Key senators warn Trump of North Korea effort on Syria

Key senators warn Trump of North Korea effort on Syria
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Top GOP senators are pressing the Trump administration to respond to and stop North Korea from providing Syria with chemical weapons supplies.

Experts from the United Nations in February found that North Korea has been shipping Syria supplies that could be used to make chemical weapons, with at least 40 unreported shipments from Pyongyang to Damascus between 2012 and 2017.

In a letter, the senators “express our deep concern” regarding the U.N. report, which “exposes North Korean sanctions evasion involving Russia and China.” The letter is signed by Majority Whip John CornynJohn CornynSenate votes to take up infrastructure deal Biden officials pledge to confront cybersecurity challenges head-on Eight Republicans join Democrats to confirm head of DOJ environmental division MORE (Texas) and Sens. Ted CruzRafael (Ted) Edward CruzGOP, Democrats battle over masks in House, Senate Human rights can't be a sacrificial lamb for climate action Only two people cited by TSA for mask violations have agreed to pay fine MORE (Texas), Cory GardnerCory GardnerEx-Sen. Cory Gardner joins lobbying firm Biden administration reverses Trump changes it says 'undermined' conservation program Gardner to lead new GOP super PAC ahead of midterms MORE (Colo.), Orrin HatchOrrin Grant HatchDrug prices are declining amid inflation fears The national action imperative to achieve 30 by 30 Financial market transactions should not be taxed or restricted MORE (Utah), John KennedyJohn Neely KennedyMORE (La.), Mike LeeMichael (Mike) Shumway LeeSenate confirms Biden's Air Force secretary Trio of Senate Republicans urges Supreme Court to overrule Roe v. Wade Biden signals tough stance on tech with antitrust picks MORE (Utah), Pat ToomeyPatrick (Pat) Joseph ToomeyBlack women look to build upon gains in coming elections Watch live: GOP senators present new infrastructure proposal Sasse rebuked by Nebraska Republican Party over impeachment vote MORE (Pa.) and David Perdue (Ga.).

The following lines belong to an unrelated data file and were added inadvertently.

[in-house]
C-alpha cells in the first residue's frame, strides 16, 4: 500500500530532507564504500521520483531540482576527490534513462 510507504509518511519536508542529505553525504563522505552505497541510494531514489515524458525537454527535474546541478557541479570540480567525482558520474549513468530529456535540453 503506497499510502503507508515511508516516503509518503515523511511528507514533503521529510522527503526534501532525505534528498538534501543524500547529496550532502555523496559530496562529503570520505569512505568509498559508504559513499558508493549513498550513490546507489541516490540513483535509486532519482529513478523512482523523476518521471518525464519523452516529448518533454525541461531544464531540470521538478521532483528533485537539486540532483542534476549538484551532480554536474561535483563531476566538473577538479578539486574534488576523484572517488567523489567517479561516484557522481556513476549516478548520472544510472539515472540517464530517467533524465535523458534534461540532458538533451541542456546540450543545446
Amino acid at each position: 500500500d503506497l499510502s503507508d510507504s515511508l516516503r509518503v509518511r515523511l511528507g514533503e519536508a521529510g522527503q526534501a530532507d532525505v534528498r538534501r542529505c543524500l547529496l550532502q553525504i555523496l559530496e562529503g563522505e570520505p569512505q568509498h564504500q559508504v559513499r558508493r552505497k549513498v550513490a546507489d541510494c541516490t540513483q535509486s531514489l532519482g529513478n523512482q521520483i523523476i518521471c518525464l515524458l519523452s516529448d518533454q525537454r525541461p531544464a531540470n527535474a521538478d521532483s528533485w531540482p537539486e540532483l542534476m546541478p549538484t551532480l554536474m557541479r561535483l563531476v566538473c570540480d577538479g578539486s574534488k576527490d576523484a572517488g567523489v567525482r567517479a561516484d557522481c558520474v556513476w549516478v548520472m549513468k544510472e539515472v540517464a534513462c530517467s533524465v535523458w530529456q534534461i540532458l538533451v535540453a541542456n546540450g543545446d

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The U.N. report found that North Korea supplied Syrian President Bashar Assad with known elements used in building chemical weapons factories, and North Korean technicians have been seen working at Syrian chemical weapons and missile facilities.

The lawmakers assert that the findings “demonstrate an elaborate and alarming military-venture between rogue, tyrannical states to avoid United States and international sanctions and inflict terror and death upon thousands of innocent people.”

“It is imperative that the United States provides a swift and appropriate response to the continued use of chemical weapons used by President Assad and his forces, and works to address the shortcomings in sanctions enforcement,” the senators add.

The lawmakers ask acting Secretary of State John Sullivan and Treasury Secretary Steven MnuchinSteven MnuchinThe Hill's Morning Report - Presented by Goldman Sachs - Biden rallies Senate Dems behind mammoth spending plan Mnuchin dodges CNBC questions on whether Trump lying over election Democrats justified in filibustering GOP, says Schumer MORE about further sanctions being considered against Pyongyang, Damascus or countries that act as accomplices “to increase pressure and halt the use of chemical weapons.”

They also want answers on the steps the State and Treasury departments are taking, along with the international community to prevent the two countries from continuing to sidestep current sanctions.

The letter also takes a swipe at the previous administration’s Syrian policy, calling former President Obama’s tough talk an “utter failure” and his actions “hollow.”

The letter comes after last week’s chemical weapons attack in the Damascus suburb of Douma. The attack, reported to be chlorine gas and a nerve agent, killed at least 70, injured hundreds and has been blamed on Assad’s government.

President Trump is now weighing a response to the chemical attack. He and British Prime Minister Theresa May vowed in a phone call Thursday to deter further use of chemical weapons by Assad, but no decision has yet been made on how to do so.